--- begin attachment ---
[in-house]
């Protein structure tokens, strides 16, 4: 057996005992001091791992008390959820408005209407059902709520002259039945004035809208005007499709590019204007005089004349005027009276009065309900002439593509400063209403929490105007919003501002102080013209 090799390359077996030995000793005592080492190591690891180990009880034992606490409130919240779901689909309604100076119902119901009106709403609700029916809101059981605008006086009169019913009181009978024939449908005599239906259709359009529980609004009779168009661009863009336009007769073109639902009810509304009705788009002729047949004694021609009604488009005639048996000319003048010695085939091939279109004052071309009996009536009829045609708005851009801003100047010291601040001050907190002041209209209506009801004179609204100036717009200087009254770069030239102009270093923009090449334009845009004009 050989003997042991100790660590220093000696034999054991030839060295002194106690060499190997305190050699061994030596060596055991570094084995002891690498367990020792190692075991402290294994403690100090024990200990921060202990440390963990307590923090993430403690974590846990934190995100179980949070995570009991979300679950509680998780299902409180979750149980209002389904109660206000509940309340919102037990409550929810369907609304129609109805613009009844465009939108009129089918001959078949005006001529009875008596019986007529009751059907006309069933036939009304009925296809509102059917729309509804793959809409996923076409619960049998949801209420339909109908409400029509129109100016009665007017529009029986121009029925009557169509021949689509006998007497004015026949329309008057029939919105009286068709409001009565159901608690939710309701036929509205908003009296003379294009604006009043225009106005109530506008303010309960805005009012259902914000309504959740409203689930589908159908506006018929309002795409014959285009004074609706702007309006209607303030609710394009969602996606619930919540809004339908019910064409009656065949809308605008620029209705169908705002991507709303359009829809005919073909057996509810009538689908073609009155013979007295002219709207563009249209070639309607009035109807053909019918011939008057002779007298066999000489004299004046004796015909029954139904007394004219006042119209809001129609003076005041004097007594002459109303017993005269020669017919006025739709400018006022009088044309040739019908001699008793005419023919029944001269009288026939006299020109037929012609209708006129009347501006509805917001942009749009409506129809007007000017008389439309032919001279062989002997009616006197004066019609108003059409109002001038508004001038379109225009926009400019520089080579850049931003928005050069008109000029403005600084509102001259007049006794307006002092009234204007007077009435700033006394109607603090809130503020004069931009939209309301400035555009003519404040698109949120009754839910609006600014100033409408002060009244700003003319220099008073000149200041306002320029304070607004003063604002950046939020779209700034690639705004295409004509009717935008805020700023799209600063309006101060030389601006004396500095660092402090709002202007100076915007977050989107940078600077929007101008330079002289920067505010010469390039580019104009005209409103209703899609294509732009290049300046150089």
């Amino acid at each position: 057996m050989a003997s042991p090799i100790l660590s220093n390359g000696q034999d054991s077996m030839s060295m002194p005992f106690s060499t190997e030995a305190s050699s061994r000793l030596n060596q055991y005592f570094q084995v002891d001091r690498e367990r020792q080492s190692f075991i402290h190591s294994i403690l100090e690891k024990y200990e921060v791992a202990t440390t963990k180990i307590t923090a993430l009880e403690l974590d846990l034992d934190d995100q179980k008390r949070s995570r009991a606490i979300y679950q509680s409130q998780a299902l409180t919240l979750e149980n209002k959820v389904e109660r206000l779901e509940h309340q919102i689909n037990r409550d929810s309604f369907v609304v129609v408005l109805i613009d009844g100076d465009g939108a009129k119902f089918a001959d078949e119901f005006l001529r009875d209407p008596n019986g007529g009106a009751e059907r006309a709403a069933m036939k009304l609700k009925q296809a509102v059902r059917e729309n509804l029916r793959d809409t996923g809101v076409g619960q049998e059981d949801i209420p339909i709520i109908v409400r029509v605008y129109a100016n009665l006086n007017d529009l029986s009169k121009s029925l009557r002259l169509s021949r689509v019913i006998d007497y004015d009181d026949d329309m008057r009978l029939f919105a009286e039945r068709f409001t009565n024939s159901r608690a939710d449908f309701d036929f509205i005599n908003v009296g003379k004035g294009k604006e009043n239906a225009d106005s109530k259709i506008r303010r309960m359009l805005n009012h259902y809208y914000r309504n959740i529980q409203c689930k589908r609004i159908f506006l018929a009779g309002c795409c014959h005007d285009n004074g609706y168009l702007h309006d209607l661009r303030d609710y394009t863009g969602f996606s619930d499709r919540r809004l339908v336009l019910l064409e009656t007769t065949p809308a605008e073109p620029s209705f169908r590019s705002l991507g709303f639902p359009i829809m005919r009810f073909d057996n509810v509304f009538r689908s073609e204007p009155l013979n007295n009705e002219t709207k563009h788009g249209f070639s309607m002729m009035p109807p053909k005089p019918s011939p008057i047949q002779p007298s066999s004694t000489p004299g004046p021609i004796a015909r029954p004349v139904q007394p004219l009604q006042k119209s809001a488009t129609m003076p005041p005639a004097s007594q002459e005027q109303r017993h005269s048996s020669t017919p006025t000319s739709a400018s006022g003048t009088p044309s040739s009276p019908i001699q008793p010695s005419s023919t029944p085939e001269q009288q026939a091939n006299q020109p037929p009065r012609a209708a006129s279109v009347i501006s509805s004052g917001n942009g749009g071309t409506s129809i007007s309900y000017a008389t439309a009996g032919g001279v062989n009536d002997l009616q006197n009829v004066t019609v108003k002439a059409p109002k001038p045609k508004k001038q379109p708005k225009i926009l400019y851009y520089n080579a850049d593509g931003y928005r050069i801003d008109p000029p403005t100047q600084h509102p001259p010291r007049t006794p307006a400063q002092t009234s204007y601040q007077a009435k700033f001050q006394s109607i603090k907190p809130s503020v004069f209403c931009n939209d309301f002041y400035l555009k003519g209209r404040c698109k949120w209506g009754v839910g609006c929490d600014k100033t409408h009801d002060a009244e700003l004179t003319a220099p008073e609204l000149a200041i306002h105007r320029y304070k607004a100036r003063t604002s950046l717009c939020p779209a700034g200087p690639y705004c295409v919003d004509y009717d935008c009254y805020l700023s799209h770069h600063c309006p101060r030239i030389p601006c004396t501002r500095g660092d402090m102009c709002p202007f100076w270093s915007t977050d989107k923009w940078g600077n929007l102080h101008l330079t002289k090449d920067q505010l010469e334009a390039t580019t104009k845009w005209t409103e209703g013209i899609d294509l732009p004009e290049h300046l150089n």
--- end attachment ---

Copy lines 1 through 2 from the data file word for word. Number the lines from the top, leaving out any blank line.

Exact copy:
[in-house]
């Protein structure tokens, strides 16, 4: 057996005992001091791992008390959820408005209407059902709520002259039945004035809208005007499709590019204007005089004349005027009276009065309900002439593509400063209403929490105007919003501002102080013209 090799390359077996030995000793005592080492190591690891180990009880034992606490409130919240779901689909309604100076119902119901009106709403609700029916809101059981605008006086009169019913009181009978024939449908005599239906259709359009529980609004009779168009661009863009336009007769073109639902009810509304009705788009002729047949004694021609009604488009005639048996000319003048010695085939091939279109004052071309009996009536009829045609708005851009801003100047010291601040001050907190002041209209209506009801004179609204100036717009200087009254770069030239102009270093923009090449334009845009004009 050989003997042991100790660590220093000696034999054991030839060295002194106690060499190997305190050699061994030596060596055991570094084995002891690498367990020792190692075991402290294994403690100090024990200990921060202990440390963990307590923090993430403690974590846990934190995100179980949070995570009991979300679950509680998780299902409180979750149980209002389904109660206000509940309340919102037990409550929810369907609304129609109805613009009844465009939108009129089918001959078949005006001529009875008596019986007529009751059907006309069933036939009304009925296809509102059917729309509804793959809409996923076409619960049998949801209420339909109908409400029509129109100016009665007017529009029986121009029925009557169509021949689509006998007497004015026949329309008057029939919105009286068709409001009565159901608690939710309701036929509205908003009296003379294009604006009043225009106005109530506008303010309960805005009012259902914000309504959740409203689930589908159908506006018929309002795409014959285009004074609706702007309006209607303030609710394009969602996606619930919540809004339908019910064409009656065949809308605008620029209705169908705002991507709303359009829809005919073909057996509810009538689908073609009155013979007295002219709207563009249209070639309607009035109807053909019918011939008057002779007298066999000489004299004046004796015909029954139904007394004219006042119209809001129609003076005041004097007594002459109303017993005269020669017919006025739709400018006022009088044309040739019908001699008793005419023919029944001269009288026939006299020109037929012609209708006129009347501006509805917001942009749009409506129809007007000017008389439309032919001279062989002997009616006197004066019609108003059409109002001038508004001038379109225009926009400019520089080579850049931003928005050069008109000029403005600084509102001259007049006794307006002092009234204007007077009435700033006394109607603090809130503020004069931009939209309301400035555009003519404040698109949120009754839910609006600014100033409408002060009244700003003319220099008073000149200041306002320029304070607004003063604002950046939020779209700034690639705004295409004509009717935008805020700023799209600063309006101060030389601006004396500095660092402090709002202007100076915007977050989107940078600077929007101008330079002289920067505010010469390039580019104009005209409103209703899609294509732009290049300046150089």